From top there are some white bugs, from bottom there are some other Help me please! I have to get rid of these!

  • $\begingroup$ I Guess Its this entnemdept.ufl.edu/creatures/veg/aphid/green_peach_aphid.htm. please feel free to add more information. $\endgroup$
    – L.Diago
    May 20 '18 at 16:58
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    $\begingroup$ Please provide your location, time of year you took the photo, species/cultivar of peach tree (if known) and an approximate size for the pests. Thanks. $\endgroup$ May 20 '18 at 17:23
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    $\begingroup$ I am happy that i was right ať least with that fact that it is aphid. 😉 $\endgroup$
    – L.Diago
    May 20 '18 at 18:08
  • $\begingroup$ @L.Diago yeah, nice call! Glad you added the guess as a comment. It helped me form the 2nd half of my answer :). $\endgroup$ May 25 '18 at 2:34

These are definitely some sort of aphid (small sap-sucking true bugs in the superfamily Aphidoidea).

Based on the coloration and shape of the pest and the host plant, my best guess is that you're looking at Hyalopterus pruni (or the Mealy Plum Aphid).


Photo by Jack Kelly Clark

  • Looks like this person also found this species of aphids on a black cherry tree if you want to see more picture.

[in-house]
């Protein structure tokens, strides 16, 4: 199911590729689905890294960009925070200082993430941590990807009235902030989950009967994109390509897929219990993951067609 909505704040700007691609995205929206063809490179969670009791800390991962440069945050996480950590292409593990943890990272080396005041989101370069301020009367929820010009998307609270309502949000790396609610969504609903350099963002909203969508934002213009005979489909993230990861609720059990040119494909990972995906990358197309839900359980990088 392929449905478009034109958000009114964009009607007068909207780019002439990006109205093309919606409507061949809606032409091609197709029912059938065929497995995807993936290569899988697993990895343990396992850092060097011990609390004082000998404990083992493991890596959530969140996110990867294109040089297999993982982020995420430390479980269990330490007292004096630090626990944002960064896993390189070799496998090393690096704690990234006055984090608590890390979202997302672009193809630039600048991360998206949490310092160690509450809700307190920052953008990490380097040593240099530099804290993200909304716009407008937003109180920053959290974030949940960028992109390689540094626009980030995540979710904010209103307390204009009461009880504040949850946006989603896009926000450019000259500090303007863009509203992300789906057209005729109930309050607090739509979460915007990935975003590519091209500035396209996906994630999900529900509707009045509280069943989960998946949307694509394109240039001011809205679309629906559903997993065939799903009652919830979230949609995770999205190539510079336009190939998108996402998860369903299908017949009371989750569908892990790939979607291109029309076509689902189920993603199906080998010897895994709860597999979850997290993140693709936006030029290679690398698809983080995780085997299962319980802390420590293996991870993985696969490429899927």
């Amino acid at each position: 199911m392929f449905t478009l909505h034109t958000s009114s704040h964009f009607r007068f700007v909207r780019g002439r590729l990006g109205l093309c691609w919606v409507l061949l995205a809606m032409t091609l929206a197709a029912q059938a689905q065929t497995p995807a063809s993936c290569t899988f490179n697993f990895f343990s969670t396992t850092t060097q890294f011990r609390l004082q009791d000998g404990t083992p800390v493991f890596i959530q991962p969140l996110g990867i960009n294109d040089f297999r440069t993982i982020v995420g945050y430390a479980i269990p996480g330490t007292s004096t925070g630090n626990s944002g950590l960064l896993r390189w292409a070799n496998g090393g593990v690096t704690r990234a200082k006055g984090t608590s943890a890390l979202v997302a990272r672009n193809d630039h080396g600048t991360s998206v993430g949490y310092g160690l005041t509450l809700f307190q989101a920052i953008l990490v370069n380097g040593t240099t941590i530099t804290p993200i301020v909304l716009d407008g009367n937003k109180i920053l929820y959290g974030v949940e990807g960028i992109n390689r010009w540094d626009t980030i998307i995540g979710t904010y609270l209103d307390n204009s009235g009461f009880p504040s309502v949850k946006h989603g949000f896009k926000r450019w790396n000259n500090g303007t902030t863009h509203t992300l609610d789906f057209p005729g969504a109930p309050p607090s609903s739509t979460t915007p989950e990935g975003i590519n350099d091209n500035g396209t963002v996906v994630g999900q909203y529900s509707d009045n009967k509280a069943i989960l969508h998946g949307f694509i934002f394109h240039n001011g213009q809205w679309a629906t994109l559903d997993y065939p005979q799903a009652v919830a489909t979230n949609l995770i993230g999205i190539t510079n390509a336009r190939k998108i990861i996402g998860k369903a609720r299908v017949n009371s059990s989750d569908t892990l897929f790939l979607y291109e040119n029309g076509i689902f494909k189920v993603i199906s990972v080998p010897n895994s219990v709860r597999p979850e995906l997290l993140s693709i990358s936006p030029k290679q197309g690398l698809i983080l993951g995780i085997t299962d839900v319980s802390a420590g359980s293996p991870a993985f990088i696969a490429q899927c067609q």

Wingless adult aphids are pale green with three dark green longitudinal stripes on their backs. Their bodies are covered with a white, mealy wax. [source].

Host Plants:

Typically trees in the Prunus genus: cherries, plums, almonds, apricots, nectarines, and -- you guessed it -- peaches. [source].


Plant can become stunted from high numbers of aphids, but the primary concern is the development of mold that grows on the aphid's honeydew. [source].


See this University of California Agriculture and Natural Resources site for management suggestions.


  • Biological: lady beetles, lacewings, or soldier flies

  • Organic: biological control + sprays of neem oil

  • Pesticides (typically not needed): Phosmet, Diazinon, and others in the fall; neem oil, flonicamid and others in the spring.

Final Notes:

Just because an aphid shares a name with an individual plant (e.g., the green peach aphid mentioned in the comments) doesn't mean that the species is limited to just that plant or that any aphid found on said host is that species. Many aphids feed on a wide range of host plants, so limiting your host to an individual species doesn't necessarily rule out a wide range of pests. However, it is not uncommon for an aphid species to stick to a single genus, narrow set of genera, or narrow set of families of host plants.


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